“The Executive Ethics program has been designed to complement our existing programs, the Executive Colloquium and Vincent Fairfax Fellowship, and to provide leaders with an accessible two-day offering that still offers a rare opportunity for deep reflection and learning. The Executive Ethics program will help to build and refine the moral courage leaders require to lead for the good of the organisations they work in and society more broadly.”
Communities globally are become increasingly vocal about their expectations of business and government. Businesses are responding to the growing evidence pointing to the many benefits of strong ethical leadership for businesses in terms of brand safety, reputation management, staff retention, managing compliance and growing market share.
Who wouldn’t want to be bathing in the glow of stakeholder approval, presenting sterling balance sheets to the board and presiding over a workforce of happy, motivated and loyal employees? Particularly when there are high profile examples of the fate awaiting organisations which misread or disregard public sentiment on issues which affect the lives and futures of the communities within which they operate.
So, how do you arrive at this enviable position?
This year twelve Cranlana Centre alumni were awarded Australia Day Honours, recognising their contribution to building a just, prosperous and sustainable society. We offer our warmest congratulations to each on these well deserved awards.
All Cranlana Centre for Ethical Leadership programs are held under the Chatham House Rule, to encourage open conversation and genuine debate. It’s a commonly used term, but do you know what it actually means and where it comes from?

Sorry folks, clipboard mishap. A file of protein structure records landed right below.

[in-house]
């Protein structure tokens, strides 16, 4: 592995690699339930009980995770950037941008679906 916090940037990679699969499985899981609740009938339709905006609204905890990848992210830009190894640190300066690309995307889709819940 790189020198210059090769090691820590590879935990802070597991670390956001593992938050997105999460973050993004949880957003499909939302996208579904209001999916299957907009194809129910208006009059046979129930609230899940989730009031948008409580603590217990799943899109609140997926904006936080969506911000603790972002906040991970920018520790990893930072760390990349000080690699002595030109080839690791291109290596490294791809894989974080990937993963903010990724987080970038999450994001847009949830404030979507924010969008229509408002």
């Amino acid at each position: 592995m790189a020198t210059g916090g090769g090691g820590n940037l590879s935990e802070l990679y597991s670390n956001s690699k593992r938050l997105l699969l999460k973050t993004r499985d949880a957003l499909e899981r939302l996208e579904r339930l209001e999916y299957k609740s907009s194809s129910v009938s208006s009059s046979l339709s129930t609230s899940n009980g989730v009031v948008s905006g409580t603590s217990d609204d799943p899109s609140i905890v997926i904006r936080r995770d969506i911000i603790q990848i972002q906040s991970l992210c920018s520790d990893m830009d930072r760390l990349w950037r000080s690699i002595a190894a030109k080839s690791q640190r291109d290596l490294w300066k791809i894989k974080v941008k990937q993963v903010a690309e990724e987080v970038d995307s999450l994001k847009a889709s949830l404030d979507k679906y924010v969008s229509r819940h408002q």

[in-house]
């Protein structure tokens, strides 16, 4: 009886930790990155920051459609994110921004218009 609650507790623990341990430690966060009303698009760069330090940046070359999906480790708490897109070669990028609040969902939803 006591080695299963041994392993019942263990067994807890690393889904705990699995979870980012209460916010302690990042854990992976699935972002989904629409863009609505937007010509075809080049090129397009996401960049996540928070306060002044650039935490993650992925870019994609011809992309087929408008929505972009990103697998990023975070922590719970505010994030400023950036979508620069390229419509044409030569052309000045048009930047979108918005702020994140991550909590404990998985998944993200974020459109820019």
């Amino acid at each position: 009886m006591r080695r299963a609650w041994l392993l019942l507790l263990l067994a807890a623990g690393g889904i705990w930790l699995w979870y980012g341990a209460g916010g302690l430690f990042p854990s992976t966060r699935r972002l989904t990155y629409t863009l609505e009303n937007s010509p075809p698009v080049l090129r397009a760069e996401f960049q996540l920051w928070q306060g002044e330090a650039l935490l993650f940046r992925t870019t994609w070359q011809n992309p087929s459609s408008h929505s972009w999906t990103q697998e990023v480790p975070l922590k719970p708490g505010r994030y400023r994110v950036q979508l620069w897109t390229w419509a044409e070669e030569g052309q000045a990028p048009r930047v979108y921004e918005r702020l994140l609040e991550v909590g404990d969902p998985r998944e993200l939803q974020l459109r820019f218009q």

When the application of law produces a manifest injustice it’s time to review the laws. Lead Moderator Peter Mares looks at what happens when foreign parents and Australian children become trapped between migration law and family law, two systems that don’t talk to one another.
Canberra Times, 16 January 2020
Do you take yourself out of your comfort zone often enough? Alumna Kate Chaney, Director of Innovation and Strategy for Anglicare WA, believes that is what’s required to truly innovate. In this article she discusses the benefits of Cranlana for her thinking and leadership. She and Chief Executive (and fellow alumnus) Mark Glasson have made Cranlana “an integral part of the journey for Anglicare WA’s leadership”, with the learnings inherent to their strategic processes.
Business News Western Australia, 17 April 2019
Cranlana Centre closes on Thursday 19th December and re-opens on Monday 6th January.
We wish everyone a peaceful and relaxing holiday season and New Year, and we look forward to continuing to strengthen wise and courageous leadership with you in 2020.
While structural change is relatively common in the public sector – almost every new government makes their mark in some way – it doesn’t make the upheaval and turmoil any easier on those affected. CEO Vanessa Pigrum offers three steps to help public servants examine the situation, navigate a path through the uncertainty and find clarity of purpose.
Government News, 16 December 2019